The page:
Yeah. And one of the other arguments that you sometimes hear from provider groups is how do you structure where maybe 30% of your contracts are in value-based care? So in effect, you want to keep that person out of the hospital, but the other 70% is fee for service, so you want to get people into your hospital. And you listen to some CFOs of hospitals say, “Well, I got to keep the lights on,” but I do want to shift to there. And it’s almost like they’re using it as an excuse a little bit, but then you hear another group saying, “Well, you know what, I’m not going to treat my patients any differently. I should have sort of the best way.” What’s sort of the response to that?

Jean Drouin:

I have a lot of empathy for those CFOs because it’s really hard to keep almost a hard wall in your own head and say, “Hey, I’m going to operate in two ways.” And it’s the same for the clinicians, because it’s almost like they need an alerting mechanism when the patient comes in and says, “Oh, well, it’s one way for this, one way for that.”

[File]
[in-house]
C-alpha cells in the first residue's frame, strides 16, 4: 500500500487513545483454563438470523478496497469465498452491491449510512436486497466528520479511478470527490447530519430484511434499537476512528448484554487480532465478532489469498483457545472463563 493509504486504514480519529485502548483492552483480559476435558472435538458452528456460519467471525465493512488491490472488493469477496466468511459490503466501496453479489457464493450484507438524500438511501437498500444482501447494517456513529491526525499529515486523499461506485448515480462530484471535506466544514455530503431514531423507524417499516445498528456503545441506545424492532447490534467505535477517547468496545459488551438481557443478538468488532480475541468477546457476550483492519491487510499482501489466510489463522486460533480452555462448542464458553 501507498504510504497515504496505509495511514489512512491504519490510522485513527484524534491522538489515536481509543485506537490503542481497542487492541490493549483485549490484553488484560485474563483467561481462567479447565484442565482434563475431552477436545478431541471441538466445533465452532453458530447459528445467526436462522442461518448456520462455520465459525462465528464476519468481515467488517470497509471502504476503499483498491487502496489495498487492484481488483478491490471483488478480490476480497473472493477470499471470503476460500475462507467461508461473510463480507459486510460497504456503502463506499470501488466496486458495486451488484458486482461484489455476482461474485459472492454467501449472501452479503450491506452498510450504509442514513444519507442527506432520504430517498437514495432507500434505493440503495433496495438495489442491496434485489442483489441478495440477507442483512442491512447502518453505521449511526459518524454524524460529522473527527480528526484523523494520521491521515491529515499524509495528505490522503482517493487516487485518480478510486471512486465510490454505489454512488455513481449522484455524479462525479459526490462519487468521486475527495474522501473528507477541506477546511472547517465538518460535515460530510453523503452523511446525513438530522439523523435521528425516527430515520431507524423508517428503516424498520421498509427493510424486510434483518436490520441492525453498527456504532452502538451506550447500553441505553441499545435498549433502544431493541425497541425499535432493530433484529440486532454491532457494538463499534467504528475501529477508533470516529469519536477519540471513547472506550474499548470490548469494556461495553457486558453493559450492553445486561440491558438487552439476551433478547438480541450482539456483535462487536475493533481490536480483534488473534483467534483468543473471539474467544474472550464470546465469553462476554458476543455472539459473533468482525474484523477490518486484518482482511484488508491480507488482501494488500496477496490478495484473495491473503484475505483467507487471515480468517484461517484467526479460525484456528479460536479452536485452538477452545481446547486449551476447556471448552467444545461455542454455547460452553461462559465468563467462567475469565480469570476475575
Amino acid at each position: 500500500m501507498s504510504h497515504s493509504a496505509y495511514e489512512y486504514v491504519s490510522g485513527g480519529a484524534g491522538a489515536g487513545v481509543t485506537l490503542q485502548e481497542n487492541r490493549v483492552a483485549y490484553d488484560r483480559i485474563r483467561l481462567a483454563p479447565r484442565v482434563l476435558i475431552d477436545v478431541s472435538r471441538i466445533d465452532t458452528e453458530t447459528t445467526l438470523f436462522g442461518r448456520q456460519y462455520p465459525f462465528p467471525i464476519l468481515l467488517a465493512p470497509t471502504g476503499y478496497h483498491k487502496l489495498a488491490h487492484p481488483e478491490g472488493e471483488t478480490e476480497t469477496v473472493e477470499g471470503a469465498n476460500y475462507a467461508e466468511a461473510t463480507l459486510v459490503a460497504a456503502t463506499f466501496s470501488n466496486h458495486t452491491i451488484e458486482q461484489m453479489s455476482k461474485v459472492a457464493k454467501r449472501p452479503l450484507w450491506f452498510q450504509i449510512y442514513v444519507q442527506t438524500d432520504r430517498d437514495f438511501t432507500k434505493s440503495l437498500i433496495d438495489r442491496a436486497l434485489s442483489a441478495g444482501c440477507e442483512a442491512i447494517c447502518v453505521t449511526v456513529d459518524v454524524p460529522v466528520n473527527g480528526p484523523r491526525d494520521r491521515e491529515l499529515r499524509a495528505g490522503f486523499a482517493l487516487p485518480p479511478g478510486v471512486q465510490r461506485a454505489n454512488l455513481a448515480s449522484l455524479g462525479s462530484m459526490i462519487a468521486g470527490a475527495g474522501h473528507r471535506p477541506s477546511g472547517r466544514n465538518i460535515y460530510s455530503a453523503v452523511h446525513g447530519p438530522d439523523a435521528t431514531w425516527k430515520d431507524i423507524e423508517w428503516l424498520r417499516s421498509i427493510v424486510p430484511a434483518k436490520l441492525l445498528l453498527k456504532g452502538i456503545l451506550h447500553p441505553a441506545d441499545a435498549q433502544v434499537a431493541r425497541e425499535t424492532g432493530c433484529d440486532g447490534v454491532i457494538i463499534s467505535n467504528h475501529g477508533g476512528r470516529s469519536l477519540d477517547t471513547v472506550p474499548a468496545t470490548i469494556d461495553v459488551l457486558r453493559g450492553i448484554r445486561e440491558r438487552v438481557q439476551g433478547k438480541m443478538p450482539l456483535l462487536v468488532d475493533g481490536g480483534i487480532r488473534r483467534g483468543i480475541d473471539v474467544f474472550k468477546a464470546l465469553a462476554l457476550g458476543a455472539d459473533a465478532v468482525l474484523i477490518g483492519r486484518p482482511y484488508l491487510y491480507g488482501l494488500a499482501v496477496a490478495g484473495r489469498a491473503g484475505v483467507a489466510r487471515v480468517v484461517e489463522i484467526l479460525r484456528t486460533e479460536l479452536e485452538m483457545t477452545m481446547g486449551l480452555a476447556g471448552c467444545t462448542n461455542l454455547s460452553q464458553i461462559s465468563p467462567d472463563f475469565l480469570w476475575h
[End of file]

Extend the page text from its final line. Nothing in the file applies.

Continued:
Jean Drouin:

And then from a purpose point of view, that’s just toxic. This is why some people say, and they may be right, that it’s going to be slow, slow, slow, and then all of a sudden, the switch will flick and you’ll go from one world to another. If that’s going to happen though, I would think the switch will have to flip completely on the government side, because otherwise, you’ll live in a bit of an in-between.

Jean Drouin:

Interestingly, if you look at the commercial market, there are quite a few examples of practices dabbling in it and then switching quite a bit, right? So maybe that has to be the way. Now that’s tougher for hospitals to do.